A cartoon bird is rendered stark raving mad at the sight of chocolate puffs. Malt liquor heralds the appearance of a rampaging bull. A gargantuan, anthropomorphic Jug crashes through walls and exhorts parched children to drink of its garishly colored bodily fluids. Heck, who needs hallucinogens when you've got commercials?
Clinton Street Theater projectionist and archivist Dennis Nyback spent an estimated one thousand hours compiling the exhaustive, exhausting 40 Years of Classic Commercials, and his staggering labor of loath results in a tsunami of lacerating nostalgia destined to leave the viewer in a happily dazed anti-consumer fog. Even experienced remote-control jockeys may wish to slow down and behold the nature of the insidious, between-show beast.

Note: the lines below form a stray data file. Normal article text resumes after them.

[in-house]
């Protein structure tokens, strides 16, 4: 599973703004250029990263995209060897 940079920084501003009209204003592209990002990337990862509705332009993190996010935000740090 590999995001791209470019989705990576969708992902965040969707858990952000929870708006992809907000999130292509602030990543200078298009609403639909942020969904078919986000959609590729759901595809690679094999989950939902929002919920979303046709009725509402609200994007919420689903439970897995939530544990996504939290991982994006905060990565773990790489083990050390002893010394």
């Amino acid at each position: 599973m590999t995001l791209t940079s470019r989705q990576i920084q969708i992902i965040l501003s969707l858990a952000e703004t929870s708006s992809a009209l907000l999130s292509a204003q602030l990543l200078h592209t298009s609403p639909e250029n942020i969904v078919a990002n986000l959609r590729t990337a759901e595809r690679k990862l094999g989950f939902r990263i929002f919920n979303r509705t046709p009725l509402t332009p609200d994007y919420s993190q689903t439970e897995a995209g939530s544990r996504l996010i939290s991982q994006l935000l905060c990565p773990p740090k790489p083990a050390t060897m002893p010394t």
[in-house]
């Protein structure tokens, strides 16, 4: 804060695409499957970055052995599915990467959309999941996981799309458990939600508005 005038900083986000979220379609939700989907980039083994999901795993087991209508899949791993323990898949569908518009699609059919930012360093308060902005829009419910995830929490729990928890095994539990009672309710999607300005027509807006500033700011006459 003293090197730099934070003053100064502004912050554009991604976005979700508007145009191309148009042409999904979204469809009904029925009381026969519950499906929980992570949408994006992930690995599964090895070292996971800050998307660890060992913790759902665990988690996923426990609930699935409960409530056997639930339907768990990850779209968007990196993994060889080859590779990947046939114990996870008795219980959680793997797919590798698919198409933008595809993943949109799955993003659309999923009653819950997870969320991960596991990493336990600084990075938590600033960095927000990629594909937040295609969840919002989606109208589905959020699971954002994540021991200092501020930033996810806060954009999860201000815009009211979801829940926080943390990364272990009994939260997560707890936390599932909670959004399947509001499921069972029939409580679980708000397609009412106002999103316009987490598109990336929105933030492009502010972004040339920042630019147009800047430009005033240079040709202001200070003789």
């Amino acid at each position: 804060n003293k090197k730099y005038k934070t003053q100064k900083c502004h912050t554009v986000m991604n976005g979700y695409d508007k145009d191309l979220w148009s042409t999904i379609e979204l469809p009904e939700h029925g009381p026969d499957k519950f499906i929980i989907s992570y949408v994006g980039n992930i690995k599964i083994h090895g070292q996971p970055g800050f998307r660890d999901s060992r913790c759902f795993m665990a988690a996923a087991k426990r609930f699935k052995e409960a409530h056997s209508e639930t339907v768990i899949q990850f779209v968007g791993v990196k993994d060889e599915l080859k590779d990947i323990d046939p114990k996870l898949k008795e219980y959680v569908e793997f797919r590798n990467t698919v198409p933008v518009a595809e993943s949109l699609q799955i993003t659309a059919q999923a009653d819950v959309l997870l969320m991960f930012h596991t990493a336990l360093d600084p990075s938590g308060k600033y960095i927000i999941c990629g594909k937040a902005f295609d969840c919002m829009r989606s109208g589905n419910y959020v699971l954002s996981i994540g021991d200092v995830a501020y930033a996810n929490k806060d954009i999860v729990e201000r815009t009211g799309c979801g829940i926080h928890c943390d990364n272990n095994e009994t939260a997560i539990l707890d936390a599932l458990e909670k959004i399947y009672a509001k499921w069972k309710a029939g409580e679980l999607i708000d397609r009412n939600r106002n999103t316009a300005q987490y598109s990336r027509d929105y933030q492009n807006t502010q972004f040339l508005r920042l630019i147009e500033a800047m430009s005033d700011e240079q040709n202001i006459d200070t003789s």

A formidable number of instantly recognizable pop-culture milestones are included within the 90-plus minute program (and yes, that damnable Dr. Pepper jingle from the '70s still possesses the ability to imprint directly onto one's brainpan), but the main attraction comes from a slew of wholly flabbergasting what-were-they-thinking? moments. The bizarro American beauties on display include Frontiersmen slaughtering Native Americans to push cigarettes, B&W actresses demonstrating the staying power of their lip gloss by firing up a filter-tip, and a gleaming spokeswoman happily pitching an ultimately lethal feminine product. Nyback, coming off like a caffeinated melding of Noam Chomsky and P.T. Barnum, provides a unifying linkage of witty intertitles and the occasional brief lecture.
Gawking at the gooniest of corporate whoredom has been a staple of Dick Clark and Ed McMahon horselaughs for years, but Nyback's obsessive focus elevates this revue far above a simple kitsch-fest into something consistently amusing and more than a little disturbing. Watch, and clammily realize the extent to which the dial has touched you.